Rebecca Ronning, New York, NY

Rebecca is a junior at Brooklyn Technical High School in Brooklyn, New York. As a city kid, some of her hobbies include riding the subway and exploring the city with friends, making all kinds of art and traveling with her family and experiencing new and exciting things along the way.


How do you, as a teenager, personally relate to this story?

Having two years of high school experience in my back pocket, I can certainly say that I know what it is like to be confused and trying to find a group that you fit into, without being pressured to change yourself. Going into High School without really having anybody from my old school with me was certainly difficult. I wanted to be accepted by my peers, but I wasn’t exactly sure how to go about that without completely changing myself. Thankfully, I figured out that a really easy way to make friends is to join clubs or teams for things that you are really interested in, so you already have something in common with the people that you meet.

What do you believe influenced Courtney to turn away from her morals in order to feel accepted?

The transition from middle to high school  is typically a very difficult, and having to find a group of friends to stick with for your high school career certainly doesn’t help. Nobody wants to be left out, and it’s common to want to associate with the “cool kids,” in a vain effort to maintain some sort of social status. Many will go to great lengths in order to be accepted in these groups, like Courtney did, including being tempted by your peers into doing things you know are morally wrong.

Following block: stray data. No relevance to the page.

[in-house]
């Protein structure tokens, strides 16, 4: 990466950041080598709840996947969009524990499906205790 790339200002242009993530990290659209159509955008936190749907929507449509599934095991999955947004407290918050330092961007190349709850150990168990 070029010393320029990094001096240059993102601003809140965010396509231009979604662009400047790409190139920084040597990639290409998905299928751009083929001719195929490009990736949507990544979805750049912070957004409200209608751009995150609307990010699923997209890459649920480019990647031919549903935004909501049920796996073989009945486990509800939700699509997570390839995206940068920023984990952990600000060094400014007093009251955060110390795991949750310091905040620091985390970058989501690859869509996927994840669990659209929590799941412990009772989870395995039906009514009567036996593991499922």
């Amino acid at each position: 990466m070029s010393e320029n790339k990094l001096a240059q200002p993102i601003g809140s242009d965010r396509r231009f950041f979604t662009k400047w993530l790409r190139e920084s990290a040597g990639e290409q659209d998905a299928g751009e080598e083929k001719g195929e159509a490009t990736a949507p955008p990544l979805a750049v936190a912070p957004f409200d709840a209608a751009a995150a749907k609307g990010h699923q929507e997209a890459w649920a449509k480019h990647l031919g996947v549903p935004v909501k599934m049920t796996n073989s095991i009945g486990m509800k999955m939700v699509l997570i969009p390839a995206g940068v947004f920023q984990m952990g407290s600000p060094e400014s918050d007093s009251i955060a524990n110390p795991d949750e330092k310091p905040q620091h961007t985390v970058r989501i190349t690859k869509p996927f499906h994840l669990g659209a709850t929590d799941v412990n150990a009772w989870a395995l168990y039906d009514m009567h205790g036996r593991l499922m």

What is one major theme you noticed running through the story?

One major theme I noticed throughout the story was that it is important to find a group of friends who likes you for  who you are, not simply because you fit within their status quo. . For example, when Chris decided that he didn’t want to go to Jason’s party, much less throw one of his own, most of his friends got mad at him. The fact that the moment Chris started to reject these antics, he was essentially kicked out of the group, just proves that this group is strung together by nothing more than a shared love of partying, all of whom provide little support for their peers feelings (which is very important to have when experiencing something as tough as your first year of High School).

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The Right Person is the debut novel in The Montgomery Lake High Book Series, which follows a large cast of personalities as they navigate through the social waters of high school.
While Chris Dunkin’s parents travel freely for business, his older cousins Jordan and Taylor are left in charge. A parentless household provides the perfect venue for Jordan, a senior in high school, and Taylor, a junior in college, to throw parties that soon become infamous in Montgomery. After two years, Chris–donned “the life of the party” by his popular group of friends–begins high school with a responsibility to live up to his reputation. Deep down inside, however, he wants more than that.
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